Widely published and often interviewed on television, he regularly briefs members of Congress on economic policy and frequently testifies before congressional committees. 

An active debater in college, he was a debating partner with William F. Buckley on a number of prime-time shows—on such topics as the flat tax, welfare reform and Social Security privatization. As head of the National Center for Policy Analysis, he wrote more than 50 papers and monographs. 

His Ph.D. in economics is from Columbia University; he has taught at numerous universities and received the prestigious Duncan Black Award in 1988 for the best scholarly article on public choice economics.

Wallace Kaufman

His career spans writing, teaching, and real estate, in which he has pioneered by creating and using environmental covenants in housing developments. Kaufman is the author of several books, including a memoir, a sci-fi novel about the ethical issues of genomics, and an early critique of the environmental movement.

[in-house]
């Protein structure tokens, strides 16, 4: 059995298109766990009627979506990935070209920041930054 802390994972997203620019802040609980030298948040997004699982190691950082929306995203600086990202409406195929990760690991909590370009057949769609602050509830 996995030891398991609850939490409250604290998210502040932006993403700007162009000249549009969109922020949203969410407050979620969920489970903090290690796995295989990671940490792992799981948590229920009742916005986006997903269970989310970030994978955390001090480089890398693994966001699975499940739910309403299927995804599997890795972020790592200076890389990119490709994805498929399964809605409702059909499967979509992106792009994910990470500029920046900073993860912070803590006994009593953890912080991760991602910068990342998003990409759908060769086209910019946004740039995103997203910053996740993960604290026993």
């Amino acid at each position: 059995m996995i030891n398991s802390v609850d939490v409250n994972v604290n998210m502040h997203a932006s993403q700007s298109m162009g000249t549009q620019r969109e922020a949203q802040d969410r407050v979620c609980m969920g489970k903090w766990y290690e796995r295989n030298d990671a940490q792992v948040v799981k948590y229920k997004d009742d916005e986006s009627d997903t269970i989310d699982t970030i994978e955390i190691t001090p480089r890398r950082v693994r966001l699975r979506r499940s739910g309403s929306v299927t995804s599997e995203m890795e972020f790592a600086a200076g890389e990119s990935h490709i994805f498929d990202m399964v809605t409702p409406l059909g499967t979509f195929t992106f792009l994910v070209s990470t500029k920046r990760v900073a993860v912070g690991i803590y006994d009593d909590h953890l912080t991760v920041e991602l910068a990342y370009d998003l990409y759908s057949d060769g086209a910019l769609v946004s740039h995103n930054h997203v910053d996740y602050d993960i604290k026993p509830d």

Wallace Kaufman’s career spans writing, teaching, and real estate, in which he has pioneered by creating and using environmental covenants in housing developments. 

He has a B.A. from Duke and an M.Litt from Oxford, where he was a Marshall Scholar. Kaufman is the author of several books, including a memoir, a sci-fi novel about the ethical issues of genomics, and an early critique of the environmental movement, No Turning Back: Dismantling the Fantasies of Environmental Thinking. 

Recently he has taught poetry for Oregon Coast Community College and a course on environmental covenants at Texas A&M Law School in Fort Worth. He has served as resident adviser on housing and land reform in Kazakhstan, created several rural acreage communities with environmental covenants in North Carolina, and now works from his home base on a deep-water slough on the Oregon coast, where he photographs wildlife and landscapes.

Jane Shaw Stroup

Chair of the James G. Martin Center for Academic Renewal, she was president of the center (then called the Pope Center for Higher Education Policy) from 2008 until 2015, when she retired. Stroup is a past president of the Association of Private Enterprise Education. She is married to economist Richard Stroup.